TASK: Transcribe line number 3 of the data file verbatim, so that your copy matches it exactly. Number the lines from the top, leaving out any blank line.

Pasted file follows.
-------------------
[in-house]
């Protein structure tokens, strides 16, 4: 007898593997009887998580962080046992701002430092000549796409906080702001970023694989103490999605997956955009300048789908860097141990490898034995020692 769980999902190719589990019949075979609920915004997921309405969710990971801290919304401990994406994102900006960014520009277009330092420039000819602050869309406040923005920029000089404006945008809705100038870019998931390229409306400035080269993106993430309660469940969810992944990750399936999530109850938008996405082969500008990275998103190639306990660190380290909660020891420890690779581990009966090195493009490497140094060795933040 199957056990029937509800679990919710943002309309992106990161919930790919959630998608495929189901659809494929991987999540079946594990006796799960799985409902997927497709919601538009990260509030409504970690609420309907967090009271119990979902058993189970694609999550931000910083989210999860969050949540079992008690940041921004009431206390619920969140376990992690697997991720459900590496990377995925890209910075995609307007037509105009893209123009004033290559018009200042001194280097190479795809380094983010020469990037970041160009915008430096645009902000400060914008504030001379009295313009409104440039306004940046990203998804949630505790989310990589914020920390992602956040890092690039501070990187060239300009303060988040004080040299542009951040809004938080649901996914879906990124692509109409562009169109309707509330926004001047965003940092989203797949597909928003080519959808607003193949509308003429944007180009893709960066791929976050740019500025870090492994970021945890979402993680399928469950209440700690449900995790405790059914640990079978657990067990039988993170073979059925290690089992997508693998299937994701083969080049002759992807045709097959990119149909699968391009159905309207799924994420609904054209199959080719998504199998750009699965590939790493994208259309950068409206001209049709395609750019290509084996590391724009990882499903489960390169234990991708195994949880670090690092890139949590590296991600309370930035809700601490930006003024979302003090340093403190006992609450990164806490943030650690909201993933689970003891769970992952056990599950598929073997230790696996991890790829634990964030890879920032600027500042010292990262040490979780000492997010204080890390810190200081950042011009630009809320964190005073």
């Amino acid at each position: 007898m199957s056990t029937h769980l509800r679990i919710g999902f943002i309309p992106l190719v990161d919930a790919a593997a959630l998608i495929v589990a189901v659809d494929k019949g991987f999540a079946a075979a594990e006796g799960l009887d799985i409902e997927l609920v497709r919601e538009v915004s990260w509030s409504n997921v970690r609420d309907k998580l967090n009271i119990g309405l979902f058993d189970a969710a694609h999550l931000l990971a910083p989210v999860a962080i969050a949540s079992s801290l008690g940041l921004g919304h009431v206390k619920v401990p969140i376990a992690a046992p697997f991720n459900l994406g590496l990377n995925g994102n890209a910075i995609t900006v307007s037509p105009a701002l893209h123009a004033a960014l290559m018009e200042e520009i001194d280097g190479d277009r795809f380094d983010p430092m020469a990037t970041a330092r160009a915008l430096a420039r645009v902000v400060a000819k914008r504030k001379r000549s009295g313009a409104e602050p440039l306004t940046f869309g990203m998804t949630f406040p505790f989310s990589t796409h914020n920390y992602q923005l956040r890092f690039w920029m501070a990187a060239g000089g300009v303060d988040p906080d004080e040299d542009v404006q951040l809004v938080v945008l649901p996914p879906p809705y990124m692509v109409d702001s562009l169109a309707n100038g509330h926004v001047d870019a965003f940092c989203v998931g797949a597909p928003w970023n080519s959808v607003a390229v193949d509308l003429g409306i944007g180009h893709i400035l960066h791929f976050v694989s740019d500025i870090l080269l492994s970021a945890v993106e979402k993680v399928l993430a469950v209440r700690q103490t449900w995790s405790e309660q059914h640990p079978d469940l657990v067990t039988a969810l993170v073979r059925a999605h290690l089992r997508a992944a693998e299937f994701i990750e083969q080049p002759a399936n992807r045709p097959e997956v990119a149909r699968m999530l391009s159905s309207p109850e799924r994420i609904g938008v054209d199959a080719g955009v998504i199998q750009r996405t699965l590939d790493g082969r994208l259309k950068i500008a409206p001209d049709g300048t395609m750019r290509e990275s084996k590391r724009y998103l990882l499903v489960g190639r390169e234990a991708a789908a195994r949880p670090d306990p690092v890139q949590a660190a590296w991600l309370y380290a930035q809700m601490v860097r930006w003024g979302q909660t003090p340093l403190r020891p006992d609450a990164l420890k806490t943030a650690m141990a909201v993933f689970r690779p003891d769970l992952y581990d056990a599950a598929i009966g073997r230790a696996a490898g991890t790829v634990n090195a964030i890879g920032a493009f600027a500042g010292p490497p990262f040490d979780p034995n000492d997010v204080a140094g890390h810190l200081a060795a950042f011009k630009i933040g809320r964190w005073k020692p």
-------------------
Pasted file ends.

């Amino acid at each position: 007898m199957s056990t029937h769980l509800r679990i919710g999902f943002i309309p992106l190719v990161d919930a790919a593997a959630l998608i495929v589990a189901v659809d494929k019949g991987f999540a079946a075979a594990e006796g799960l009887d799985i409902e997927l609920v497709r919601e538009v915004s990260w509030s409504n997921v970690r609420d309907k998580l967090n009271i119990g309405l979902f058993d189970a969710a694609h999550l931000l990971a910083p989210v999860a962080i969050a949540s079992s801290l008690g940041l921004g919304h009431v206390k619920v401990p969140i376990a992690a046992p697997f991720n459900l994406g590496l990377n995925g994102n890209a910075i995609t900006v307007s037509p105009a701002l893209h123009a004033a960014l290559m018009e200042e520009i001194d280097g190479d277009r795809f380094d983010p430092m020469a990037t970041a330092r160009a915008l430096a420039r645009v902000v400060a000819k914008r504030k001379r000549s009295g313009a409104e602050p440039l306004t940046f869309g990203m998804t949630f406040p505790f989310s990589t796409h914020n920390y992602q923005l956040r890092f690039w920029m501070a990187a060239g000089g300009v303060d988040p906080d004080e040299d542009v404006q951040l809004v938080v945008l649901p996914p879906p809705y990124m692509v109409d702001s562009l169109a309707n100038g509330h926004v001047d870019a965003f940092c989203v998931g797949a597909p928003w970023n080519s959808v607003a390229v193949d509308l003429g409306i944007g180009h893709i400035l960066h791929f976050v694989s740019d500025i870090l080269l492994s970021a945890v993106e979402k993680v399928l993430a469950v209440r700690q103490t449900w995790s405790e309660q059914h640990p079978d469940l657990v067990t039988a969810l993170v073979r059925a999605h290690l089992r997508a992944a693998e299937f994701i990750e083969q080049p002759a399936n992807r045709p097959e997956v990119a149909r699968m999530l391009s159905s309207p109850e799924r994420i609904g938008v054209d199959a080719g955009v998504i199998q750009r996405t699965l590939d790493g082969r994208l259309k950068i500008a409206p001209d049709g300048t395609m750019r290509e990275s084996k590391r724009y998103l990882l499903v489960g190639r390169e234990a991708a789908a195994r949880p670090d306990p690092v890139q949590a660190a590296w991600l309370y380290a930035q809700m601490v860097r930006w003024g979302q909660t003090p340093l403190r020891p006992d609450a990164l420890k806490t943030a650690m141990a909201v993933f689970r690779p003891d769970l992952y581990d056990a599950a598929i009966g073997r230790a696996a490898g991890t790829v634990n090195a964030i890879g920032a493009f600027a500042g010292p490497p990262f040490d979780p034995n000492d997010v204080a140094g890390h810190l200081a060795a950042f011009k630009i933040g809320r964190w005073k020692p």